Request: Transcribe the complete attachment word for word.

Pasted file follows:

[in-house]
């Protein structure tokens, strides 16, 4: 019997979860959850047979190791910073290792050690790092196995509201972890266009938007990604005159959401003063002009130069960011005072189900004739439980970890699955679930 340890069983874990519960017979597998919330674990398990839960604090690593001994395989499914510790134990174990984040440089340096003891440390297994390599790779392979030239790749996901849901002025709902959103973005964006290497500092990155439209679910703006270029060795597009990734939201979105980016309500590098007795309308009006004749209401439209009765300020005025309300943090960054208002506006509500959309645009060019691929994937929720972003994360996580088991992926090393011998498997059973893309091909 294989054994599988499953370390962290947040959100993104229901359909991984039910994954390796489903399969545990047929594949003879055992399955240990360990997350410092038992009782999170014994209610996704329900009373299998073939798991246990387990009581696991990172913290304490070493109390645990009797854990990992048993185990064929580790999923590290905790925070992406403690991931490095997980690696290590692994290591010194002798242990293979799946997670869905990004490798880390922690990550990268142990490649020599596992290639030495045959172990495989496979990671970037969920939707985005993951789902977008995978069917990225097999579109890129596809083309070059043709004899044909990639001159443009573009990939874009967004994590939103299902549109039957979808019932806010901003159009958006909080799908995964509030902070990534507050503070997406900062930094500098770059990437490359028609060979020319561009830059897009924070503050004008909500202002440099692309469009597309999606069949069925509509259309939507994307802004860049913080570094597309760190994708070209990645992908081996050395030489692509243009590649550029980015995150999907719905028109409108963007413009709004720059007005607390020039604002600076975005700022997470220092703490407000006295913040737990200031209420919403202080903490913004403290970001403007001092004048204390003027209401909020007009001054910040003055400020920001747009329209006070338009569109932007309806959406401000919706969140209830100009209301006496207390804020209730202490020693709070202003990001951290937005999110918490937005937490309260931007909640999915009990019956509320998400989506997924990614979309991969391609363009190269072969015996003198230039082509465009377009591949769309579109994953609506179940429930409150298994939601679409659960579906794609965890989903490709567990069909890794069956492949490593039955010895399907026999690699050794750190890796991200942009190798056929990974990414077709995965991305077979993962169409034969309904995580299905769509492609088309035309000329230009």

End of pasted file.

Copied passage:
[in-house]
């Protein structure tokens, strides 16, 4: 019997979860959850047979190791910073290792050690790092196995509201972890266009938007990604005159959401003063002009130069960011005072189900004739439980970890699955679930 340890069983874990519960017979597998919330674990398990839960604090690593001994395989499914510790134990174990984040440089340096003891440390297994390599790779392979030239790749996901849901002025709902959103973005964006290497500092990155439209679910703006270029060795597009990734939201979105980016309500590098007795309308009006004749209401439209009765300020005025309300943090960054208002506006509500959309645009060019691929994937929720972003994360996580088991992926090393011998498997059973893309091909 294989054994599988499953370390962290947040959100993104229901359909991984039910994954390796489903399969545990047929594949003879055992399955240990360990997350410092038992009782999170014994209610996704329900009373299998073939798991246990387990009581696991990172913290304490070493109390645990009797854990990992048993185990064929580790999923590290905790925070992406403690991931490095997980690696290590692994290591010194002798242990293979799946997670869905990004490798880390922690990550990268142990490649020599596992290639030495045959172990495989496979990671970037969920939707985005993951789902977008995978069917990225097999579109890129596809083309070059043709004899044909990639001159443009573009990939874009967004994590939103299902549109039957979808019932806010901003159009958006909080799908995964509030902070990534507050503070997406900062930094500098770059990437490359028609060979020319561009830059897009924070503050004008909500202002440099692309469009597309999606069949069925509509259309939507994307802004860049913080570094597309760190994708070209990645992908081996050395030489692509243009590649550029980015995150999907719905028109409108963007413009709004720059007005607390020039604002600076975005700022997470220092703490407000006295913040737990200031209420919403202080903490913004403290970001403007001092004048204390003027209401909020007009001054910040003055400020920001747009329209006070338009569109932007309806959406401000919706969140209830100009209301006496207390804020209730202490020693709070202003990001951290937005999110918490937005937490309260931007909640999915009990019956509320998400989506997924990614979309991969391609363009190269072969015996003198230039082509465009377009591949769309579109994953609506179940429930409150298994939601679409659960579906794609965890989903490709567990069909890794069956492949490593039955010895399907026999690699050794750190890796991200942009190798056929990974990414077709995965991305077979993962169409034969309904995580299905769509492609088309035309000329230009």